The Worldwide Video Game Industry Is Reported to Be $210 Billion Making It Larger than the Movie and Music Industries Combined

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Image: Ubisoft

The worldwide video game industry revenue numbers have come under the spotlight during Microsoft’s attempt to sway the FTC. The well-covered acquisition deal for Activision Blizzard has been under scrutiny from regulators across the globe, and approved by many, but this week in San Francisco the latest revenue number was revealed and it is big. At $210 billion the video game industry holds a lead over that over the movie and music industries combined. As the US regulatory entity weighs its decision the stakes become a little more clearer with how much is on the table for the deal.

From the Associated Press:

“But the FTC has been fighting hard to block a deal that it fears will enable Microsoft to make popular franchises such as Call of Duty and World of Warcraft exclusive to the Xbox and online subscription services that are becoming an increasingly bigger part of the $210 billion worldwide video game market — larger than the movie and music industries combined.”

It is not the first time that revenue for the worldwide video game industry has been compared to other entertainment-related fields. In December 2020, during the height of the COVID-19 global pandemic, when many were still in lockdown and restricted to in-home entertainment options such as gaming and video streaming services, MarketWatch reported gaming revenue to have surged to nearly $180 billion. At the time, that was said to be more than movies and North American sports combined.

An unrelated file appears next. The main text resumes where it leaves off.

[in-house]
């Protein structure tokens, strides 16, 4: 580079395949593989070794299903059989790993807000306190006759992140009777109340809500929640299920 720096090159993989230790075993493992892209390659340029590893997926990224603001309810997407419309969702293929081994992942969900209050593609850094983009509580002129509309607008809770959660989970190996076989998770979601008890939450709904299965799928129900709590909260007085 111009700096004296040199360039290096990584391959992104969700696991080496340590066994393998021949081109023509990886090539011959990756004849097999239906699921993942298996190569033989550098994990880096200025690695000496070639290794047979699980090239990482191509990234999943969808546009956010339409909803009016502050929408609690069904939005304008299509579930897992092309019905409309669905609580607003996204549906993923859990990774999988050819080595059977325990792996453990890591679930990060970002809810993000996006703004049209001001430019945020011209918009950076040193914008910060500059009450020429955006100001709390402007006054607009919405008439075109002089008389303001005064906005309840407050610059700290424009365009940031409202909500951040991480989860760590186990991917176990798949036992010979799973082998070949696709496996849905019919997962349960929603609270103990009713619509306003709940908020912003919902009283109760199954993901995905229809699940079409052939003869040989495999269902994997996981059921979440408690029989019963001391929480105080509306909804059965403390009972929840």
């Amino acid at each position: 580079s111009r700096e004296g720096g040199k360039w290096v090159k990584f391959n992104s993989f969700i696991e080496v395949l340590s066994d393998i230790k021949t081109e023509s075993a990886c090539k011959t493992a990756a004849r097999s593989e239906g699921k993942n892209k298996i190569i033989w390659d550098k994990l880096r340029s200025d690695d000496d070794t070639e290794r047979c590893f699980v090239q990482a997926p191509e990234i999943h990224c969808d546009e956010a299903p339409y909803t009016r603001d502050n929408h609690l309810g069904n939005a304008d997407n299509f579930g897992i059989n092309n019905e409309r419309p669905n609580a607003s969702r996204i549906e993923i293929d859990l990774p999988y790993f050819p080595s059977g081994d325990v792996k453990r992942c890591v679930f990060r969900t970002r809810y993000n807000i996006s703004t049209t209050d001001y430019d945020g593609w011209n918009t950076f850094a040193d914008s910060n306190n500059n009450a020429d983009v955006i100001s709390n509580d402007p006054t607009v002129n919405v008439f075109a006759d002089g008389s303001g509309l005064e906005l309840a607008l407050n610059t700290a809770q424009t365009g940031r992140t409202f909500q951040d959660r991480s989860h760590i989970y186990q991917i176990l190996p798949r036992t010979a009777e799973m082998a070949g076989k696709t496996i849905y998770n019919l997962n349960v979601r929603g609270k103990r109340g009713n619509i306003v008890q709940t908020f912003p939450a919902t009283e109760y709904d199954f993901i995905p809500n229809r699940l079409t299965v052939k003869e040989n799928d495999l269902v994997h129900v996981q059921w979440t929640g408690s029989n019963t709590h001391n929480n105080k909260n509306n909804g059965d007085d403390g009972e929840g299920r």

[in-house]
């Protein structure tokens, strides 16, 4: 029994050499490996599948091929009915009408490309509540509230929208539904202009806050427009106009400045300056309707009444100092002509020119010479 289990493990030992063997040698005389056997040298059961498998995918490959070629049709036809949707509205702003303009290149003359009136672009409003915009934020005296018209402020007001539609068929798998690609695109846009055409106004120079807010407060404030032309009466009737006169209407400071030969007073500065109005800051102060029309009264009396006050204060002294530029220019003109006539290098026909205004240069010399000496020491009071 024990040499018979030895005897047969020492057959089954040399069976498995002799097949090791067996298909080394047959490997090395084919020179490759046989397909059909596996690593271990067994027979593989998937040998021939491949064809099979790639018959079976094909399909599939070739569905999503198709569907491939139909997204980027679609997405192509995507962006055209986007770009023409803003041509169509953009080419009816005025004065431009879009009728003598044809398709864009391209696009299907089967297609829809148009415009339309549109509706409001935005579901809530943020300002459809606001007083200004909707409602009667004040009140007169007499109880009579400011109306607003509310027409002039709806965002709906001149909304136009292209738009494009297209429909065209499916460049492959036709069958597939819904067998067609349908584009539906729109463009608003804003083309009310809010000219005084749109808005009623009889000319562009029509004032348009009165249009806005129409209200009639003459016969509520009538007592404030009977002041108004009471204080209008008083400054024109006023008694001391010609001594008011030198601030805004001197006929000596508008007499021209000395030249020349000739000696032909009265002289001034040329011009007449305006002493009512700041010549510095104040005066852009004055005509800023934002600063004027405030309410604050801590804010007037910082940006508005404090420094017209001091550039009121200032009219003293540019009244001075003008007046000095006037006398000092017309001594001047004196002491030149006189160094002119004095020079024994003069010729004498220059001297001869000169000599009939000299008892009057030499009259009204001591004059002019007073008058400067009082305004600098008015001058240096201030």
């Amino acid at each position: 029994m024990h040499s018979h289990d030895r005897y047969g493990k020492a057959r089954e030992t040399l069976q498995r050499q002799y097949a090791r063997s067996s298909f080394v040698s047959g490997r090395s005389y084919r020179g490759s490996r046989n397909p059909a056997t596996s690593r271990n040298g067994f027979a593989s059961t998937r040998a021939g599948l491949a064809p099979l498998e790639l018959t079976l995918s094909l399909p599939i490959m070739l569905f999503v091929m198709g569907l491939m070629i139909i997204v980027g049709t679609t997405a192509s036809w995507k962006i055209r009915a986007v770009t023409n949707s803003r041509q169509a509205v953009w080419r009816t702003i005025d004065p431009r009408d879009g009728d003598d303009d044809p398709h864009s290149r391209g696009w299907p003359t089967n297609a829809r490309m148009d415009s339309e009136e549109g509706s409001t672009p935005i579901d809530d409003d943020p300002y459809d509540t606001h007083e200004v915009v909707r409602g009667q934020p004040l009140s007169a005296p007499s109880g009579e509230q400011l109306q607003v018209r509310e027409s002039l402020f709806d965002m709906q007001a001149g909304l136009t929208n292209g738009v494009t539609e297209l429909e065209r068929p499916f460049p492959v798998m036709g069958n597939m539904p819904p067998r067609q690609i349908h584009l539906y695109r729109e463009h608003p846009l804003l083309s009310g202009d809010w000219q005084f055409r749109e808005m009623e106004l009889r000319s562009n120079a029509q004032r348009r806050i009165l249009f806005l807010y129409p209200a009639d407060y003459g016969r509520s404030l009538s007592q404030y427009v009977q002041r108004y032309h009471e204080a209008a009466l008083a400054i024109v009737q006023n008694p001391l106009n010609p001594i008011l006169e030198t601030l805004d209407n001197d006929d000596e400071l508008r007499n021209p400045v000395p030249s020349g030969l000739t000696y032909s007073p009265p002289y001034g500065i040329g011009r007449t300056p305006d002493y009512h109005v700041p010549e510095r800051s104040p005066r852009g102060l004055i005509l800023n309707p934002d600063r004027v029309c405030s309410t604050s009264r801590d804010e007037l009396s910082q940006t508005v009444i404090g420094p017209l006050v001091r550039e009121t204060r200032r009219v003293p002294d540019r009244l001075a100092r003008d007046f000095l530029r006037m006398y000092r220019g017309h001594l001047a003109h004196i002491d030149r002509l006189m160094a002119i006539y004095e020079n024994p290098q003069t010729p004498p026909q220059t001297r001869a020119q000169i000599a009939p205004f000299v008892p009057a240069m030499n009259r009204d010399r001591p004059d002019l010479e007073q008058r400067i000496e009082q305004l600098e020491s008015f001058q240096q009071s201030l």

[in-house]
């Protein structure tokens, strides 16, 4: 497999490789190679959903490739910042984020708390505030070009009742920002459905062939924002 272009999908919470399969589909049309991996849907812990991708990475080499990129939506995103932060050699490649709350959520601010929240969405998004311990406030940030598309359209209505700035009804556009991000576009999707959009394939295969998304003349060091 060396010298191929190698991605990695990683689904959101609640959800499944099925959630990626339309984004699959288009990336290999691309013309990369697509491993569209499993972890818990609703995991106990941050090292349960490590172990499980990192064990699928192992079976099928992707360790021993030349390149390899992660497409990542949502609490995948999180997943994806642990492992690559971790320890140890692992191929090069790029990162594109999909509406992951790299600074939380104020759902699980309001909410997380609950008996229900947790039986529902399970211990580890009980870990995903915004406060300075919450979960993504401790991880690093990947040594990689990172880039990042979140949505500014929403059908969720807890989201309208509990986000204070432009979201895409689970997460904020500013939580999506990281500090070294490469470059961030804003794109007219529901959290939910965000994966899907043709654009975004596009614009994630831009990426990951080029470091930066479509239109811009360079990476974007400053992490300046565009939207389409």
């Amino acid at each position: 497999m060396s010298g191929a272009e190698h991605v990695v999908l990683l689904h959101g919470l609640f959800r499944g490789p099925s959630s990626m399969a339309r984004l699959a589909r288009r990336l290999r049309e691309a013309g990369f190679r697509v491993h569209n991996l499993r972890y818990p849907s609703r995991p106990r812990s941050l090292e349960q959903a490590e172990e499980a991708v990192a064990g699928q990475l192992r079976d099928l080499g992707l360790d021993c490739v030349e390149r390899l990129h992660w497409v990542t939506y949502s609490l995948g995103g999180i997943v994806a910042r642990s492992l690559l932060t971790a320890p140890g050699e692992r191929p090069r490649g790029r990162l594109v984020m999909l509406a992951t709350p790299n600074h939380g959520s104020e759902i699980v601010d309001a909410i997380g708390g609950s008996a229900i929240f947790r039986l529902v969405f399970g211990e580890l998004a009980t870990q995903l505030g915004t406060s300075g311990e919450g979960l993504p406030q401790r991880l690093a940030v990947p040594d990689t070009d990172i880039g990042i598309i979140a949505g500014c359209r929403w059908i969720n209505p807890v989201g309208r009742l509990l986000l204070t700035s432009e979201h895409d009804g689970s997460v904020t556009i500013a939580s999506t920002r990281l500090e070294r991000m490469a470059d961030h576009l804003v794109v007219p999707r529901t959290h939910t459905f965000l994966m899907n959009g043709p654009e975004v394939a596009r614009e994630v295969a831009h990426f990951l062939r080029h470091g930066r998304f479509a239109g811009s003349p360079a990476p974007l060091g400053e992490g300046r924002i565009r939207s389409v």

From Marketwatch (as updated in January 2021):

“Global videogame revenue is expected to surge 20% to $179.7 billion in 2020, according to IDC data, making the videogame industry a bigger moneymaker than the global movie and North American sports industries combined. The global film industry reached $100 billion in revenue for the first time in 2019, according to the Motion Picture Association, while PwC estimated North American sports would bring in more than $75 billion in 2020.”

Although the current 2022-2023 numbers may not show a huge gain over those from 2019-2020 they do still show the gaming industry continues to gain the lead over other entertainment options. Meanwhile, more recently it was announced by Activision Blizzard that its combined revenue for consoles and PC continues to grow and at last count was roughly $1.3 billion. A pittance compared to the global market but for a single company it’s nothing to sneeze at either.

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Peter Brosdahl
As a child of the 70’s I was part of the many who became enthralled by the video arcade invasion of the 1980’s. Saving money from various odd jobs I purchased my first computer from a friend of my dad, a used Atari 400, around 1982. Eventually it would end up being a lifelong passion of upgrading and modifying equipment that, of course, led into a career in IT support.

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